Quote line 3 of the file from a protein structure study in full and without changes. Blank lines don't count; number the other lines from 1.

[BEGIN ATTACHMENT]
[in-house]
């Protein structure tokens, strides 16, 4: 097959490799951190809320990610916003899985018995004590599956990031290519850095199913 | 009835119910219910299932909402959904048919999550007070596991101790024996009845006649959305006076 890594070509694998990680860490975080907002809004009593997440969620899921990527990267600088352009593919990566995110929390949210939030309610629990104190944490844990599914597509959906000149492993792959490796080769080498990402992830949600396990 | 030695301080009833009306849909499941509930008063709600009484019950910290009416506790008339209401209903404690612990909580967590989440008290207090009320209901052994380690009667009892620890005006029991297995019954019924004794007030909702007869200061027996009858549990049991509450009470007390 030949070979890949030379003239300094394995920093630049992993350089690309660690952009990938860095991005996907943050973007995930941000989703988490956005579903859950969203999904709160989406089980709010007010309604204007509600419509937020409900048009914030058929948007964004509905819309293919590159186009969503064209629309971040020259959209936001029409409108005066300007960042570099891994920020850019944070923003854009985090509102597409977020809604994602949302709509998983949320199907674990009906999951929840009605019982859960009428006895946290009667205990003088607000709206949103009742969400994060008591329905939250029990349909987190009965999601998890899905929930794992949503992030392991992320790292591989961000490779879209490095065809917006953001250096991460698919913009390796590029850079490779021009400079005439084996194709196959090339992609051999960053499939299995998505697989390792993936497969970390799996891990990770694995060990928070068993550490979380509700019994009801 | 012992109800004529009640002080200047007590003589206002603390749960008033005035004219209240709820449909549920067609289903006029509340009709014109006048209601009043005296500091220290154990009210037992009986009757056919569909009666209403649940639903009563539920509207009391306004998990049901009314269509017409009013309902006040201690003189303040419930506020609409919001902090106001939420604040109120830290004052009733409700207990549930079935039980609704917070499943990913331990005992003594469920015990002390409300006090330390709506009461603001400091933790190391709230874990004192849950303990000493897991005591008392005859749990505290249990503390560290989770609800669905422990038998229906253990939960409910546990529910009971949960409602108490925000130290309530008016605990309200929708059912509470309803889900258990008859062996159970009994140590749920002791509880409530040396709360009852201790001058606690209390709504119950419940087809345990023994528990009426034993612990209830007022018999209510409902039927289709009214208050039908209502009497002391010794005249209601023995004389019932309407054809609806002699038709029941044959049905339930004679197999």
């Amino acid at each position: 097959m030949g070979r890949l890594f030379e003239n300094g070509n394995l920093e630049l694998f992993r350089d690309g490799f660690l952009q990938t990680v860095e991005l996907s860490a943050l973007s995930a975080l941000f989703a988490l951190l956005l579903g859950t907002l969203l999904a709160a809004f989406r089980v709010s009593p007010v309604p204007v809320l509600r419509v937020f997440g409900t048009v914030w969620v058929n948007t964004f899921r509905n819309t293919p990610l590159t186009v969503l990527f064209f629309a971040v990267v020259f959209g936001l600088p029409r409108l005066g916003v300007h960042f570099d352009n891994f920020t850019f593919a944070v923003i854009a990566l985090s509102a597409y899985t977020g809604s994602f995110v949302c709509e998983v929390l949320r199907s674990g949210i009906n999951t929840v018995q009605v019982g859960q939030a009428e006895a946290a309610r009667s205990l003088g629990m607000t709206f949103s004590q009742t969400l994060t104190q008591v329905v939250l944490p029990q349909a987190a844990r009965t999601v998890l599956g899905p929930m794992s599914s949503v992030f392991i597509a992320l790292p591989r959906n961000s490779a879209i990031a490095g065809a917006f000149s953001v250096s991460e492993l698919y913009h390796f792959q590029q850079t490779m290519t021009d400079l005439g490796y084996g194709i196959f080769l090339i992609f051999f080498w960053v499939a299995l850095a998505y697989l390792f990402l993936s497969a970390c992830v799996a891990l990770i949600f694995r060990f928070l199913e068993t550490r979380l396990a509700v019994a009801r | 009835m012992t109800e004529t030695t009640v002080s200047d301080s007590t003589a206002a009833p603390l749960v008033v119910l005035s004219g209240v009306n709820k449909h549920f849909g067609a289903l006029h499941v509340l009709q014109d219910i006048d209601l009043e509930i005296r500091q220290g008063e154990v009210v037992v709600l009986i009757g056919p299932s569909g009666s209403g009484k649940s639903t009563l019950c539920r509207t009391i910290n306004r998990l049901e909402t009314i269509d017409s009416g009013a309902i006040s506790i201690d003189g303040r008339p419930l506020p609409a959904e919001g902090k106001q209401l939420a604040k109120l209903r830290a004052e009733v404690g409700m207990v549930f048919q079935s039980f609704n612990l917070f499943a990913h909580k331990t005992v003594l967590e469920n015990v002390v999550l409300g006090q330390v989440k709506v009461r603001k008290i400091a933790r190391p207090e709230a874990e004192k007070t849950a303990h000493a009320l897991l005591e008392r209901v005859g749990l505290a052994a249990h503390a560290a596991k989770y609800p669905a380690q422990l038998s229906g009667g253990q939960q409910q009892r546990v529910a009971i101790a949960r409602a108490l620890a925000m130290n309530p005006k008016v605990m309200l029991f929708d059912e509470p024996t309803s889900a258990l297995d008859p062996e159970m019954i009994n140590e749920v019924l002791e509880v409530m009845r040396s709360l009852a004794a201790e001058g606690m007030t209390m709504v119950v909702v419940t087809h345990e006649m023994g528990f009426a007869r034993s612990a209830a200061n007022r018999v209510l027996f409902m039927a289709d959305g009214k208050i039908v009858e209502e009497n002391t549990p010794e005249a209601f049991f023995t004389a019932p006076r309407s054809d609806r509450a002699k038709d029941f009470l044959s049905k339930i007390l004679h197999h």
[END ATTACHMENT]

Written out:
């Amino acid at each position: 097959m030949g070979r890949l890594f030379e003239n300094g070509n394995l920093e630049l694998f992993r350089d690309g490799f660690l952009q990938t990680v860095e991005l996907s860490a943050l973007s995930a975080l941000f989703a988490l951190l956005l579903g859950t907002l969203l999904a709160a809004f989406r089980v709010s009593p007010v309604p204007v809320l509600r419509v937020f997440g409900t048009v914030w969620v058929n948007t964004f899921r509905n819309t293919p990610l590159t186009v969503l990527f064209f629309a971040v990267v020259f959209g936001l600088p029409r409108l005066g916003v300007h960042f570099d352009n891994f920020t850019f593919a944070v923003i854009a990566l985090s509102a597409y899985t977020g809604s994602f995110v949302c709509e998983v929390l949320r199907s674990g949210i009906n999951t929840v018995q009605v019982g859960q939030a009428e006895a946290a309610r009667s205990l003088g629990m607000t709206f949103s004590q009742t969400l994060t104190q008591v329905v939250l944490p029990q349909a987190a844990r009965t999601v998890l599956g899905p929930m794992s599914s949503v992030f392991i597509a992320l790292p591989r959906n961000s490779a879209i990031a490095g065809a917006f000149s953001v250096s991460e492993l698919y913009h390796f792959q590029q850079t490779m290519t021009d400079l005439g490796y084996g194709i196959f080769l090339i992609f051999f080498w960053v499939a299995l850095a998505y697989l390792f990402l993936s497969a970390c992830v799996a891990l990770i949600f694995r060990f928070l199913e068993t550490r979380l396990a509700v019994a009801r | 009835m012992t109800e004529t030695t009640v002080s200047d301080s007590t003589a206002a009833p603390l749960v008033v119910l005035s004219g209240v009306n709820k449909h549920f849909g067609a289903l006029h499941v509340l009709q014109d219910i006048d209601l009043e509930i005296r500091q220290g008063e154990v009210v037992v709600l009986i009757g056919p299932s569909g009666s209403g009484k649940s639903t009563l019950c539920r509207t009391i910290n306004r998990l049901e909402t009314i269509d017409s009416g009013a309902i006040s506790i201690d003189g303040r008339p419930l506020p609409a959904e919001g902090k106001q209401l939420a604040k109120l209903r830290a004052e009733v404690g409700m207990v549930f048919q079935s039980f609704n612990l917070f499943a990913h909580k331990t005992v003594l967590e469920n015990v002390v999550l409300g006090q330390v989440k709506v009461r603001k008290i400091a933790r190391p207090e709230a874990e004192k007070t849950a303990h000493a009320l897991l005591e008392r209901v005859g749990l505290a052994a249990h503390a560290a596991k989770y609800p669905a380690q422990l038998s229906g009667g253990q939960q409910q009892r546990v529910a009971i101790a949960r409602a108490l620890a925000m130290n309530p005006k008016v605990m309200l029991f929708d059912e509470p024996t309803s889900a258990l297995d008859p062996e159970m019954i009994n140590e749920v019924l002791e509880v409530m009845r040396s709360l009852a004794a201790e001058g606690m007030t209390m709504v119950v909702v419940t087809h345990e006649m023994g528990f009426a007869r034993s612990a209830a200061n007022r018999v209510l027996f409902m039927a289709d959305g009214k208050i039908v009858e209502e009497n002391t549990p010794e005249a209601f049991f023995t004389a019932p006076r309407s054809d609806r509450a002699k038709d029941f009470l044959s049905k339930i007390l004679h197999h």